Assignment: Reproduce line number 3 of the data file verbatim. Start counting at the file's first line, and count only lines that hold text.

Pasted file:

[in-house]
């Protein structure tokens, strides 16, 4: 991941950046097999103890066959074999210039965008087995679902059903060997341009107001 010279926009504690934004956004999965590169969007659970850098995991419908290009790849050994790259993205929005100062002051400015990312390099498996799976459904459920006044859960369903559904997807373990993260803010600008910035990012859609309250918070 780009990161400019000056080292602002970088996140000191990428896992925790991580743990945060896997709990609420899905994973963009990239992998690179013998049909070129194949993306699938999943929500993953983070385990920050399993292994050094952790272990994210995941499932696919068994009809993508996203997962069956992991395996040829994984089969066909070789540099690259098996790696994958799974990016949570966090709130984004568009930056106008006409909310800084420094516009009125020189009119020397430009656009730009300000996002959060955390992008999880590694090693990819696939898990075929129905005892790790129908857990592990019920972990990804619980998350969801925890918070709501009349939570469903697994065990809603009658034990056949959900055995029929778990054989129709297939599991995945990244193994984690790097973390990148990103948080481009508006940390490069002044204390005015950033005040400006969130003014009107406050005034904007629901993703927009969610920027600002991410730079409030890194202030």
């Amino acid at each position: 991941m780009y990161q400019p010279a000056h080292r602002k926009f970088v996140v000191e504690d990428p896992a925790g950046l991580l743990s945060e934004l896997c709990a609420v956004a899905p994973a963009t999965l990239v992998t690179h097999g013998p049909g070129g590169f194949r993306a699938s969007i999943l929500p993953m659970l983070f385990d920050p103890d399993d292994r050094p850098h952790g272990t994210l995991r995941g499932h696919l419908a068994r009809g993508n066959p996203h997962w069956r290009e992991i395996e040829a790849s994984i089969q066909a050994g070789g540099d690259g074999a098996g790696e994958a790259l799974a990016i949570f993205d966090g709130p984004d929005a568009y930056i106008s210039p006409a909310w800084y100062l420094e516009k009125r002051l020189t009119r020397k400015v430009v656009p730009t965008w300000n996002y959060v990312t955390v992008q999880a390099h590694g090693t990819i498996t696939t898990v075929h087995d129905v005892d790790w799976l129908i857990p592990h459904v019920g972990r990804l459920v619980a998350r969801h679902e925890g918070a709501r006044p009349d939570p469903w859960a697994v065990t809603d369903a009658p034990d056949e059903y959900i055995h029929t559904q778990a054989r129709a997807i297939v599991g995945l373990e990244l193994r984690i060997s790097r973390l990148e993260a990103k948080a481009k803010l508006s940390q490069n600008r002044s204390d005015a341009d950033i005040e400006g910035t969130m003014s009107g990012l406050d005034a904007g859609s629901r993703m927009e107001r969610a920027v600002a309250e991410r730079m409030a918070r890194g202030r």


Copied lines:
């Amino acid at each position: 991941m780009y990161q400019p010279a000056h080292r602002k926009f970088v996140v000191e504690d990428p896992a925790g950046l991580l743990s945060e934004l896997c709990a609420v956004a899905p994973a963009t999965l990239v992998t690179h097999g013998p049909g070129g590169f194949r993306a699938s969007i999943l929500p993953m659970l983070f385990d920050p103890d399993d292994r050094p850098h952790g272990t994210l995991r995941g499932h696919l419908a068994r009809g993508n066959p996203h997962w069956r290009e992991i395996e040829a790849s994984i089969q066909a050994g070789g540099d690259g074999a098996g790696e994958a790259l799974a990016i949570f993205d966090g709130p984004d929005a568009y930056i106008s210039p006409a909310w800084y100062l420094e516009k009125r002051l020189t009119r020397k400015v430009v656009p730009t965008w300000n996002y959060v990312t955390v992008q999880a390099h590694g090693t990819i498996t696939t898990v075929h087995d129905v005892d790790w799976l129908i857990p592990h459904v019920g972990r990804l459920v619980a998350r969801h679902e925890g918070a709501r006044p009349d939570p469903w859960a697994v065990t809603d369903a009658p034990d056949e059903y959900i055995h029929t559904q778990a054989r129709a997807i297939v599991g995945l373990e990244l193994r984690i060997s790097r973390l990148e993260a990103k948080a481009k803010l508006s940390q490069n600008r002044s204390d005015a341009d950033i005040e400006g910035t969130m003014s009107g990012l406050d005034a904007g859609s629901r993703m927009e107001r969610a920027v600002a309250e991410r730079m409030a918070r890194g202030r």